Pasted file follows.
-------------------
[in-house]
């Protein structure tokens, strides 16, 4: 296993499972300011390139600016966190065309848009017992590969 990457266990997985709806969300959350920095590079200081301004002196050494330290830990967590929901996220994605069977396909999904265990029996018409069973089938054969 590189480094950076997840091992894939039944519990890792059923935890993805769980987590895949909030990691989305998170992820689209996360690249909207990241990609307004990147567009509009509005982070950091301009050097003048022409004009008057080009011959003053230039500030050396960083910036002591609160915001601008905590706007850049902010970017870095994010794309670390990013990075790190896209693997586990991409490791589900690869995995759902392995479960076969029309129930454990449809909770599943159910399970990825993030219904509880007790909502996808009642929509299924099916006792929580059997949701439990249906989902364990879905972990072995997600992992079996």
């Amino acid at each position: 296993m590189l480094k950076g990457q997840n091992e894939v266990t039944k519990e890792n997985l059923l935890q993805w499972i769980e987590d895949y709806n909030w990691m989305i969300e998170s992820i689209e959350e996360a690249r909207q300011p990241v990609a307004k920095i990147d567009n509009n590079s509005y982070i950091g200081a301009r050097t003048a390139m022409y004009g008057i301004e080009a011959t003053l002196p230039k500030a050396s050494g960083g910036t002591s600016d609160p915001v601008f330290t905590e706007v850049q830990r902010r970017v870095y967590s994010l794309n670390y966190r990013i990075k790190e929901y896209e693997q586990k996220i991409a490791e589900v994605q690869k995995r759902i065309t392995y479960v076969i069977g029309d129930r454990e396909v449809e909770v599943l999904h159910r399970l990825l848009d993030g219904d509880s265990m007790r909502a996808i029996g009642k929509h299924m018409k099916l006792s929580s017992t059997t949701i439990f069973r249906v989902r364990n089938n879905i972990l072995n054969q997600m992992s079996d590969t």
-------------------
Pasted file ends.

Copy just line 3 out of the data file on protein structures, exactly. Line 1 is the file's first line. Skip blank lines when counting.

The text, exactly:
């Amino acid at each position: 296993m590189l480094k950076g990457q997840n091992e894939v266990t039944k519990e890792n997985l059923l935890q993805w499972i769980e987590d895949y709806n909030w990691m989305i969300e998170s992820i689209e959350e996360a690249r909207q300011p990241v990609a307004k920095i990147d567009n509009n590079s509005y982070i950091g200081a301009r050097t003048a390139m022409y004009g008057i301004e080009a011959t003053l002196p230039k500030a050396s050494g960083g910036t002591s600016d609160p915001v601008f330290t905590e706007v850049q830990r902010r970017v870095y967590s994010l794309n670390y966190r990013i990075k790190e929901y896209e693997q586990k996220i991409a490791e589900v994605q690869k995995r759902i065309t392995y479960v076969i069977g029309d129930r454990e396909v449809e909770v599943l999904h159910r399970l990825l848009d993030g219904d509880s265990m007790r909502a996808i029996g009642k929509h299924m018409k099916l006792s929580s017992t059997t949701i439990f069973r249906v989902r364990n089938n879905i972990l072995n054969q997600m992992s079996d590969t």